3. From the would-be Harlequin authors' point of view, this sounds like insult to injury. They're not good enough to be Harlequins, but their money is good enough to make them confederate Harlequin authors...? The awful truth is that some people will probably be desperate enough to go along with this.

  4. Andrew - Not sure about the first two questions. I'm very curious myself.

    To your point, though, I think the downside is that they're hurting their reputation with this seeming conflict of interest.

    Mary - Your point is very well taken.

    - Michael

  5. It's interesting to see that there is a lot of reaction from authors and agents. I wonder though if the readers will care (or even notice).

  6. My sister writes for Harlequin and I wonder if there will be any affect on her if, say, her sales drop for a book or two. Would she be "nudged" into the self-publishing side? Her sales are generally healthy and she has an agent, which would probably make this unlikely, but what about other more vulnerable writers?

  7. In every business spectrum there are bottom feeders, and from their perspective I completely understand their move and this it's what they had to do. I don't think it's anything good for the writer, but there are chasms now open in publishing-or you may want to call it a growth spurt-that have to be respected. No one thought a car would change the method of transportation and the internet and digital rights are now the car. In a way, it's forcing peolpe to see that this stuff has to be dealt with and there better be a fair shake for the author in it, too. I just hope that when all the dust settles writers can actually get paid what they're worth.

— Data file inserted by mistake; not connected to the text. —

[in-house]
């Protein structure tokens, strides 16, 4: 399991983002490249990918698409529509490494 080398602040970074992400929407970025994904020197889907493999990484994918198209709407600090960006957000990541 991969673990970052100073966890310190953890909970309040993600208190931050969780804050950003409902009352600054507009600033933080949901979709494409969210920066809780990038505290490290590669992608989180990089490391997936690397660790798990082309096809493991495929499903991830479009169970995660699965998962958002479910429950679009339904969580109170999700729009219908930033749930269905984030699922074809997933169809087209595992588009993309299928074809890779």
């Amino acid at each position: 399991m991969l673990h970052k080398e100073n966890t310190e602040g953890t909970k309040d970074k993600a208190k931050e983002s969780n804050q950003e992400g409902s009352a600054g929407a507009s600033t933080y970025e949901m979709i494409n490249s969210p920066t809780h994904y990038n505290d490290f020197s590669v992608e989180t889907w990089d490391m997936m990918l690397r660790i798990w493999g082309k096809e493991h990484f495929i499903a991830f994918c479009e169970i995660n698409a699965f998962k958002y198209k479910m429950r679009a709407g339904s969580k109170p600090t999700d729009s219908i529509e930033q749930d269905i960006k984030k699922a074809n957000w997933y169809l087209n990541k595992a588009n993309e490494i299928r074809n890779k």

8. The reaction from the Romance Writers of America was swift. They delisted Harlequin from their list of approved publishers. That means it can't participate in its conventions as an approved publisher; it'll have to pay its way if it wants.

    Their authors, as I understand it, would be grandfathered into the organization, so they should be fine.

  9. ...the books will have their own HH branding.

    You know what else has HH branding? Harlequin Historical, one of Harlequin's (for lack of a better word) "legitimate" lines. And this has already caused a problem: a piece in the New Yorker used a Harlequin Historical cover to talk about Harlequin Horizons.

  10. Am I missing something (always possible)? Harlequin rejects a book from its traditional publishing then in the rejection letter offers a self publishing option. From an authors point of view that seems extremely manipulative. Unpublished arthors often don't know the real ins an outs of the industry and are likely to be sucked in my the offer. It gives validation to authors who need more skill and puts trash on the market.

  11. Please excuse typos in my previous comment...I'm blaming my new keyboard

  12. Thanks for the update. I'm glad to hear they're changing the name. But like you said, what about the conflict of interest? Even more of a reason for authors to join organizations like the RWA. Forewarned is forearmed.